Democracy as a system has evolved into something Thomas Jefferson didn’t anticipate. — Hunter S. Thompson
Barack Obama was America’s first black president. He was also the first to admit to smoking pot, unlike Bill Clinton who years earlier claimed he had smoked marijuana but didn’t inhale. As a young man, Obama got high but Americans had moved to a point where youth and soft drug use wasn’t an issue. In many states, marijuana is currently legal. Now I’m wondering if America is ready for a president who’s been linked with hacking. A recent report in Reuters revealed that presidential hopeful Beto O’Rourke was a teenage member of the Cult of the Dead Cow (cDc) publishing and hacktivist collective.
As a member of the cDc I have a few thoughts.
The most critical question is, what is a hacker? According to Merriam-Webster, there are several definitions but the most important are: an expert at programming and solving problems with a computer; and, a person who illegally gains access to and sometimes tampers with information in a computer system. And there is also the hacker as political disruptor masterfully detailed by Stefania Milan. And just to complicate things, we have lifehacks used to describe solutions for everyday problems, such as finding a hack to raise the smoking point of butter: Add olive oil.
America has reached its political smoking point. And if there’s any chance that the “O’Rourke as hacker story” could be spun negatively, it will be. Russia’s state-sponsored mouthpiece RT is leading the charge, not to be outdone by the Trump News Network. Republican operatives are giddy with invective and I’m sure O’Rourke’s fellow Democratic hopefuls are finding their own ways of throwing shade. This is all to be expected. Politics is a contact sport and nobody gets through it without some bruising. But beyond the hyperbole and nonsense that Barack Obama described as “the silly season” in presidential campaigning, does anyone really care?
It depends on who you ask and their place in the digital divide. The generational one. Usually the digital divide is constructed along economic lines, with the rural poor and global South piled on the bottom and the urban elites and the North resting on top. But it can also be filtered according to generational exposure to the digital. Baby Boomers, Generation X, and Millennials who form the electorate all relate to it in different ways. Donald Trump is a Boomer; Beto O’Rourke is a GenXer; Alexandria Ocasio-Cortez is a Millennial. They’re all fairly representative of their generations: Trump doesn’t have a clue how the internet works; O’Rourke was a teenager when he got his first computer; and Ocasio-Cortez was a toddler when the web went public.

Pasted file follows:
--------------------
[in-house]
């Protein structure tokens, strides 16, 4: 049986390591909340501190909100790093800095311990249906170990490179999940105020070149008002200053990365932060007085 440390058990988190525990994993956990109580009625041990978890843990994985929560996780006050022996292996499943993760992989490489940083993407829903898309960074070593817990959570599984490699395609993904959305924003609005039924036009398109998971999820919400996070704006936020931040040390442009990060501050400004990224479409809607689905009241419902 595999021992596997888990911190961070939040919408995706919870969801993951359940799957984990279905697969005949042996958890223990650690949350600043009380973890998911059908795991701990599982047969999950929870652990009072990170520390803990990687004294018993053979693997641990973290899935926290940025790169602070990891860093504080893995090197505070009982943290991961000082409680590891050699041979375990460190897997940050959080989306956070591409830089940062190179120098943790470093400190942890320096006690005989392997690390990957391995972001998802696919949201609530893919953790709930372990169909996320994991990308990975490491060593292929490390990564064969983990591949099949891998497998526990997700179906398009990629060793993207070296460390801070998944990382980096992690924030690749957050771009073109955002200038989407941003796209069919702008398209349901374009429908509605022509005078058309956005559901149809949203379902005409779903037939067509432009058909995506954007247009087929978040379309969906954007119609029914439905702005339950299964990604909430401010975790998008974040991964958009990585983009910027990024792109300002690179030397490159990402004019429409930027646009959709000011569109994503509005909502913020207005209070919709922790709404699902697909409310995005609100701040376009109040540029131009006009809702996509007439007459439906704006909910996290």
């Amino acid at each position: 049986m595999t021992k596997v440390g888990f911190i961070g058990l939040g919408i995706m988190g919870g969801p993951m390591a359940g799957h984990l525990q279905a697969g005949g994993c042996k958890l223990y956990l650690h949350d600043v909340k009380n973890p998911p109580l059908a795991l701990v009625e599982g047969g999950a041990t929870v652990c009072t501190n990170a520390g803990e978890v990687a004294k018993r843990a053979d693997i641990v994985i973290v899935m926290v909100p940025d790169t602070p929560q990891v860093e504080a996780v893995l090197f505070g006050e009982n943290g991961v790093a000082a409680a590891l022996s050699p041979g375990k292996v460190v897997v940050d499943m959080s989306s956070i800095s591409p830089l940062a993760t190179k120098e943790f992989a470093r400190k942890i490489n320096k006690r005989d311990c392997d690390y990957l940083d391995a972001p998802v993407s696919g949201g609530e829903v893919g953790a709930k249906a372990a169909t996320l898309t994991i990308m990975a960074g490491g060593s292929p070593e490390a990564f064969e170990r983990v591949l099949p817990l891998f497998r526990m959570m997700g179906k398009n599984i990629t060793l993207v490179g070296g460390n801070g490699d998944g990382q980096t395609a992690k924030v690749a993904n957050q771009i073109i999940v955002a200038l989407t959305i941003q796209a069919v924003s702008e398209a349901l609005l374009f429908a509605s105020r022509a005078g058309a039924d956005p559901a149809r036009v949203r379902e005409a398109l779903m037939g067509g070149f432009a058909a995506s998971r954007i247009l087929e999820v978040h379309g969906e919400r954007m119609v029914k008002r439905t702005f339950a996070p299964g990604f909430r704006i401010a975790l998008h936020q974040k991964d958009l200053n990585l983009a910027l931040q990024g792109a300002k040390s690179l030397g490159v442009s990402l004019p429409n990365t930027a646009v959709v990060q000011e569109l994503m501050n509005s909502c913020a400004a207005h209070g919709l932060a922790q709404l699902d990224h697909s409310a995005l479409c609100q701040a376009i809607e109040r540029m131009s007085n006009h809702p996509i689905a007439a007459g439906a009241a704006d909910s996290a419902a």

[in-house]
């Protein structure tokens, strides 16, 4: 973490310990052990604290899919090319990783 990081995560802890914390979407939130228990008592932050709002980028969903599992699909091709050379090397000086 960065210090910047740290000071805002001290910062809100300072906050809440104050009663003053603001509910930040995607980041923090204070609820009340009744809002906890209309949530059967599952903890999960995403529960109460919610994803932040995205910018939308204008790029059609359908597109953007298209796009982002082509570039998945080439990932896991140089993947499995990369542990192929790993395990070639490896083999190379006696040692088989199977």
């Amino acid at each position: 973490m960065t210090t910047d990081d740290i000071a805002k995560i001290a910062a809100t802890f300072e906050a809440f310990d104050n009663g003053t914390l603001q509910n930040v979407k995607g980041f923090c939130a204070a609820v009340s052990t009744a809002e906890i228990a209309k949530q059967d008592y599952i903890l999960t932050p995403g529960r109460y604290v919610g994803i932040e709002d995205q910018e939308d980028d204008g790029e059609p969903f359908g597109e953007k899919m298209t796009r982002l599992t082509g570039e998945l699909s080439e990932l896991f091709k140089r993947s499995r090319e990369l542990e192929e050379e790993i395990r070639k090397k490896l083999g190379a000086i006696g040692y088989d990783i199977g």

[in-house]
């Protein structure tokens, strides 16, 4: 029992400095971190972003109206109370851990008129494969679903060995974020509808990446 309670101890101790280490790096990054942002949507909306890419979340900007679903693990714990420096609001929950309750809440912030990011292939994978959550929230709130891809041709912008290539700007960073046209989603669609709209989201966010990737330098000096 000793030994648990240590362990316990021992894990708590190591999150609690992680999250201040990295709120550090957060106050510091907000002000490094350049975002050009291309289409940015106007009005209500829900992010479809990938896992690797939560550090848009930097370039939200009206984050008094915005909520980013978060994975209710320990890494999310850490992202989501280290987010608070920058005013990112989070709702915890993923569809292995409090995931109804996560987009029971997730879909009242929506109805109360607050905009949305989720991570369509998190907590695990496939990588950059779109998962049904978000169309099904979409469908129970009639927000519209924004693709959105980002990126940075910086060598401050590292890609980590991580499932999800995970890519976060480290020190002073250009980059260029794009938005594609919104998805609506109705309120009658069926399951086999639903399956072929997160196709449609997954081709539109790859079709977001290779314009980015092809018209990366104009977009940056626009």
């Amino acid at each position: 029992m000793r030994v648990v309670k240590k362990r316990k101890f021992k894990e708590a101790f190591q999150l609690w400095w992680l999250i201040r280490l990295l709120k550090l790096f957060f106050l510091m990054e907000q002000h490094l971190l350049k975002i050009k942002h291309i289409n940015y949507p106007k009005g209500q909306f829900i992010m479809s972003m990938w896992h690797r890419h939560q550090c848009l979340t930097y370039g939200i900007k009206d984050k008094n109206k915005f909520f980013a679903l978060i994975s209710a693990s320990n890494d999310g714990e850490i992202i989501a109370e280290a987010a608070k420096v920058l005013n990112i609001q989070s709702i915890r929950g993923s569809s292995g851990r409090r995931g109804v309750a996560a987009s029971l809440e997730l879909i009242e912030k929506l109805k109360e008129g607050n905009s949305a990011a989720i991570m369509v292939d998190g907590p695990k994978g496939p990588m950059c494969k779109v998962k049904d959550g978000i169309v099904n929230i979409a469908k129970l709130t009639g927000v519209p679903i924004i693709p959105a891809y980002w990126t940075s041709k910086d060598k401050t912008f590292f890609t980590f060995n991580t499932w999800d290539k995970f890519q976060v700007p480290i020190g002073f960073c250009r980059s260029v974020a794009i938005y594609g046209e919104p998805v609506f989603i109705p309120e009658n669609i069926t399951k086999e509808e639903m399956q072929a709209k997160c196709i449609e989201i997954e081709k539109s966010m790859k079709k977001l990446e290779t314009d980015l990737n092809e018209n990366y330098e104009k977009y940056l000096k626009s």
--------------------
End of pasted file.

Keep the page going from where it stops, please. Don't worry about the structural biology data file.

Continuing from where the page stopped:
To be clear, I know that O’Rourke wasn’t a “hacker” hacker. He’s definitely a smart guy and ran a BBS called TacoLand in the pre-web days, but he wasn’t adept at programming and couldn’t break into anyone’s network. However, O’Rourke wrote some t-files that were published by the cDc, did a little phone phreaking, and possessed some cracked video games as a teenager. But with all due respect: O’Rourke was no Stephen King; Steve Jobs sold blue boxes; and who hasn’t committed piracy? To this last point, you’re all required to be honest. You’ve never installed a copy of pirated software, loaded media content onto a device that you haven’t paid for, or used a streaming site without paying for a movie? Really?
We’re all Beto.
But O’Rourke isn’t the point although he’s been thrust into the spotlight. We’re living in a time where people are thinking about hackers and hacking, and depending on your age group you’ll probably have different opinions. Many older users tend not to understand basic concepts or technologies while most younger users treat being online as a second home. But across all generations, people who understand the internet tend to understand hacking as a structural paradigm. It’s used to cobble software together, create kitchen hacks, or even transform society. The cDc has always been as interested in hacking society as computer systems. We’ve also taken to hacktivism. As O’Rourke — whose unfortunate handle was Psychedelic Warlord — stated in the Reuters article, “There’s just this profound value in being able to be apart from the system and look at it critically and have fun while you’re doing it.”
Whether or not O’Rourke makes it all the way to the White House is anyone’s guess. Personally, I don’t think the hacker smear has a lot of Velcro attached to it. Republicans tried hammering Obama with socialism, birther conspiracies, and guilt by association. And in the last presidential campaign, Clinton was slammed with email conspiracies, misogyny, and pizza gate. Trump did, however, win the unpopular vote. As we move into the 2020 election cycle, hacking — in its broadest sense — will be on everyone’s mind. Who or what will the Russians hack this time? What campaign hacks will candidates deploy? And how will voters hack the media maelstrom to get the information they need? So I don’t think it’s much of an issue. If a liar can sit in the Oval Office, it isn’t much of a stretch to think that a hacker can too.